On a cold winter evening in December 1919, the PL Vaidya household at Naya Bazar, just outside the walled city, north of the Lahori Gate, was abuzz with activity. Around 20-25 Marathi families from the area had gathered to form the ‘Maharashtriya Sneh Samvardhak Samaj’.
As the new Capital was being built—in 1911, a few years ago, the Capital of British India had been shifted from Calcutta to New Delhi—people from across India came here for jobs. Educated Marathi families came here from what was then the Bombay Presidency.
After railway finances separated from general finances in 1925, around 150 Marathi families—employees of Great Indian Peninsular Railways (now the Central Railways) and Bombay Baroda and Central India Railways (now the Western Railways)—came to Delhi. They too rented places at Naya Bazar, mostly near the erstwhile Novelty cinema. “My father Balwant Wasudev Paranjape was transferred here in 1927,” says Madhukar Paranjape, 81.
Initially, they faced language problems. “But slowly, the community picked up the language and adjusted to the extreme Delhi weather,” says Paranjape, who after initial education at the school run by Samaj, studied at Ramjas High School and then at School of Planning and Architecture (SPA).
In 1937, the Dilli Maharashtriya Samaj Building Trust collected donations for a new building—Brihan Maharashtra Bhavan opposite Paharganj police station. Then in 1952, Maharashtriya Shikshan Sanstha was formed to run Nutan Marathi Shala at Aaram Bagh nearby.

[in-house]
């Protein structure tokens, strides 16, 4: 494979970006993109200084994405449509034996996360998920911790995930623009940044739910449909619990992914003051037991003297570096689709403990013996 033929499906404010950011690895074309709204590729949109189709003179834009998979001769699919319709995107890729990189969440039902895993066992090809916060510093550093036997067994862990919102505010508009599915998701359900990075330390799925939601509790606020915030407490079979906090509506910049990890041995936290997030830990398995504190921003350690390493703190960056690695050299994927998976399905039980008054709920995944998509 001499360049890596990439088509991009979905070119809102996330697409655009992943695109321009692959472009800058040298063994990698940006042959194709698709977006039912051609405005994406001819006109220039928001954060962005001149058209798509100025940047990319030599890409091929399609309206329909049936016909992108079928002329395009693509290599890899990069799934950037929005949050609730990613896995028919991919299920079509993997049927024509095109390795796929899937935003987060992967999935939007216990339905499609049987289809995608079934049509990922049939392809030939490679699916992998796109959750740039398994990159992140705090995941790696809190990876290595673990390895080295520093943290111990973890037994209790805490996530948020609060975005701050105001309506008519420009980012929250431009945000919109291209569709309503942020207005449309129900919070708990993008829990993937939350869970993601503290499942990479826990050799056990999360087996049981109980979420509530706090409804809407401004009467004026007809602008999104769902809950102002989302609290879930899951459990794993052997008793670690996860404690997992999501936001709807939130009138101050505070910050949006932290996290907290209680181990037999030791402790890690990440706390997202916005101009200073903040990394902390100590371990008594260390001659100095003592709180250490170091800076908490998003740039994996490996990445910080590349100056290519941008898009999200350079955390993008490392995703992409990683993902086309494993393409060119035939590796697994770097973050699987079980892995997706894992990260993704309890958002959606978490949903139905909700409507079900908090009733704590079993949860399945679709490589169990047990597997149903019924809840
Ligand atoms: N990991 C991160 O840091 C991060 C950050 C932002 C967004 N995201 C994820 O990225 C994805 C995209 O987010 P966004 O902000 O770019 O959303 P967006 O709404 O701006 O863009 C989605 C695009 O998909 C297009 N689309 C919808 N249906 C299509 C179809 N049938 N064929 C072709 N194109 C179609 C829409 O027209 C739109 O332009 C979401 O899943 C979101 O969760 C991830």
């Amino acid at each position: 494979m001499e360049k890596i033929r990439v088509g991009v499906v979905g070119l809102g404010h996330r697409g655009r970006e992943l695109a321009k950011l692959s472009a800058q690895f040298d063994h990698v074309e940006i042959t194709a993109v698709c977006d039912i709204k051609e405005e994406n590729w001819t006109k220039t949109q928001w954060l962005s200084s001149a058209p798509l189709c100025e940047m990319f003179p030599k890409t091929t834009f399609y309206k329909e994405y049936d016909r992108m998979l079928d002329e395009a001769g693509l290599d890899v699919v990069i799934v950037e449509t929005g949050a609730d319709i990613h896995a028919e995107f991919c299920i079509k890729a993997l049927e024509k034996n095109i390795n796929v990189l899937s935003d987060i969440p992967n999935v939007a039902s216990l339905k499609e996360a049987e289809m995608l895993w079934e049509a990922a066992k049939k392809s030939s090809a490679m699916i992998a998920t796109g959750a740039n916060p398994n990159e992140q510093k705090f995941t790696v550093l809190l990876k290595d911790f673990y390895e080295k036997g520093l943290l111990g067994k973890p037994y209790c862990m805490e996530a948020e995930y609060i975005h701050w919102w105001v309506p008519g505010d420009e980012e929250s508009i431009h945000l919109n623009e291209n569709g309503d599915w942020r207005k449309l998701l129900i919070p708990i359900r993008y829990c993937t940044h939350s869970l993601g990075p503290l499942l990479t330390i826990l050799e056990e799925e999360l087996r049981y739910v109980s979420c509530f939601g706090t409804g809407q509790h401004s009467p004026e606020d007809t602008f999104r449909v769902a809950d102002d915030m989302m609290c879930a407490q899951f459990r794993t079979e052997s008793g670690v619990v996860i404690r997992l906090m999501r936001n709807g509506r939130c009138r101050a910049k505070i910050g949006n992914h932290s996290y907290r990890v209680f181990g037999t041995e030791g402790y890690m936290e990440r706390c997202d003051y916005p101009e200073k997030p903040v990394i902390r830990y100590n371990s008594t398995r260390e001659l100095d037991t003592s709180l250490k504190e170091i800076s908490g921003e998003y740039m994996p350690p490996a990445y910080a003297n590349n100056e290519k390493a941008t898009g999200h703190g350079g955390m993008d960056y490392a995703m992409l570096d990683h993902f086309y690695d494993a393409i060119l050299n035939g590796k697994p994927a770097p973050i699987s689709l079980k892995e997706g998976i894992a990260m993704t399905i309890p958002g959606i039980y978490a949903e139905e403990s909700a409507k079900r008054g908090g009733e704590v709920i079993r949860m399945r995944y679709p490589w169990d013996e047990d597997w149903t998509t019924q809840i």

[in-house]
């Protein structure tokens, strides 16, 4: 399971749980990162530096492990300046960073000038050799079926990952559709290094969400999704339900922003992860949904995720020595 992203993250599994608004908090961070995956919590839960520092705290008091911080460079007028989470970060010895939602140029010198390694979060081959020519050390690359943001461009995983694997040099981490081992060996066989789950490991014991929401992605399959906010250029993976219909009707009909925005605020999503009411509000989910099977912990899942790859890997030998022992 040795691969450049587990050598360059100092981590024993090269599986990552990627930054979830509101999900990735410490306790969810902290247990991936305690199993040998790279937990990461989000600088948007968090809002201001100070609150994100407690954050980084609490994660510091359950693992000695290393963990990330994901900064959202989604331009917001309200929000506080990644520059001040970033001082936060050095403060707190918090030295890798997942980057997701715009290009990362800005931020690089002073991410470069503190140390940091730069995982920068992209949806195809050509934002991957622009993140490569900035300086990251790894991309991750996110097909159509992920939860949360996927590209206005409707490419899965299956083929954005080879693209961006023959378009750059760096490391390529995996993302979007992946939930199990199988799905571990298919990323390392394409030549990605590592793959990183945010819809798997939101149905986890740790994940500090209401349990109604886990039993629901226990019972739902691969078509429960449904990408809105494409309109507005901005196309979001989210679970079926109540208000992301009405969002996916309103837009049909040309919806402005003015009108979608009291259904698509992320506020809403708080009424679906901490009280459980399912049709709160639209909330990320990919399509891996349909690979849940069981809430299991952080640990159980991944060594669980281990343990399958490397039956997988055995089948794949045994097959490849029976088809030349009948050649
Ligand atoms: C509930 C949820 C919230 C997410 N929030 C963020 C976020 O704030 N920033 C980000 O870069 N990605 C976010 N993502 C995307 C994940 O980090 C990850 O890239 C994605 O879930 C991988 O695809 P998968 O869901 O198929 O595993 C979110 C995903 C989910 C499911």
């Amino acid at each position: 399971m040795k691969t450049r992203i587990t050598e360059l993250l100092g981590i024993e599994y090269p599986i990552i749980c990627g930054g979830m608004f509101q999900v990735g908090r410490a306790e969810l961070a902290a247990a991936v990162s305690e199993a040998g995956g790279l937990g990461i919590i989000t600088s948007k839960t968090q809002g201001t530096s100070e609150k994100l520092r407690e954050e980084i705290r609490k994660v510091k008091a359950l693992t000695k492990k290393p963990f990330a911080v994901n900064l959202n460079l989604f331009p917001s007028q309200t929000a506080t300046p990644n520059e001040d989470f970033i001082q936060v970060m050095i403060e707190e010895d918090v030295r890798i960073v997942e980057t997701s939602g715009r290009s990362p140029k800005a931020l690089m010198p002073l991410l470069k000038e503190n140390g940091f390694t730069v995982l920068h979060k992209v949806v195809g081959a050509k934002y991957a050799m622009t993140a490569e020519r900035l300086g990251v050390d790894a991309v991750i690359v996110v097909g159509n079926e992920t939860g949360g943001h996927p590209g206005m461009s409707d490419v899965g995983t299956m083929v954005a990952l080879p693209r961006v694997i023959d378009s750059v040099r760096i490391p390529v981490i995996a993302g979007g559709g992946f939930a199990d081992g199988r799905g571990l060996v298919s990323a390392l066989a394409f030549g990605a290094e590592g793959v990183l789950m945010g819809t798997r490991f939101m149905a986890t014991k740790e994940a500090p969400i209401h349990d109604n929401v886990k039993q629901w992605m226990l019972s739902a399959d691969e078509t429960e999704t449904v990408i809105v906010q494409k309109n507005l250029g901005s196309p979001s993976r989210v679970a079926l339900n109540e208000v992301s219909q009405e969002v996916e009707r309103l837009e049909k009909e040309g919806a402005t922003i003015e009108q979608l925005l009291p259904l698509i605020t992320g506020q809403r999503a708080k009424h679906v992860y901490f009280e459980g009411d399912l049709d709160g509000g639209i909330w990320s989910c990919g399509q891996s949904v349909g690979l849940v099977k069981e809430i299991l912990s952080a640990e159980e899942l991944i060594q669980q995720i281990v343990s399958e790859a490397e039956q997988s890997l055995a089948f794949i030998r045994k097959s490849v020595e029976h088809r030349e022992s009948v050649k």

Around the same time, scores of Marathis joined administration and made Karol Bagh their home. They formed the Maratha Mitra Mandal in early 1950s. “My husband Shrikrishna Sathe cleared UPSC and joined the railway ministry. Like him, most of his friends living in Karol Bagh joined different ministries,” says Neela Sathe, who came here after marriage.
With increasing population, a kindergarten was set up, which is now the Chougule High School. People came together to celebrate Club Day at two places, at the Maratha Mitra Mandal for the entire family and the ladies-only Rani Lakshmibai Samaj.
Dattatreya Mahadev Joshi set up Bombay Stores at Karol Bagh in the early 1950s. It was taken care of by his two sons. “They kept all the typical items for a Marathi house. Be it Maharashtrian goda masala, Diwali goodies or Ganapati idols for Ganesh festival,” says Leena Shahane, 63, Joshi’s daughter. The brothers home-delivered Marathi newspapers and ‘Diwali Ank’, the Diwali special editions of newspapers and magazines. The Joshis ran the shop till 1992.
Things began changing at a fast pace after the 1970s with increased amalgamation of the community with Delhi. Observes Prasanna Sathe, son of Shrikrishna Sathe, “My son and my brother’s children are third generation Delhi Marathis. We feel ours is a good mix of Marathi and Dilli culture.”
It is evident from the fact that for many families, along with the puran poli and shrikhand (Maharashtrian sweet dishes), rajma chawal and chhole bhature are a regular fare. Adds Joshi’s grandson Shyamkant, “We speak Marathi at home and are equally at ease with Hindi. We eat food prepared in typical Maharashtrian way. But otherwise we are pucca Delhiites.”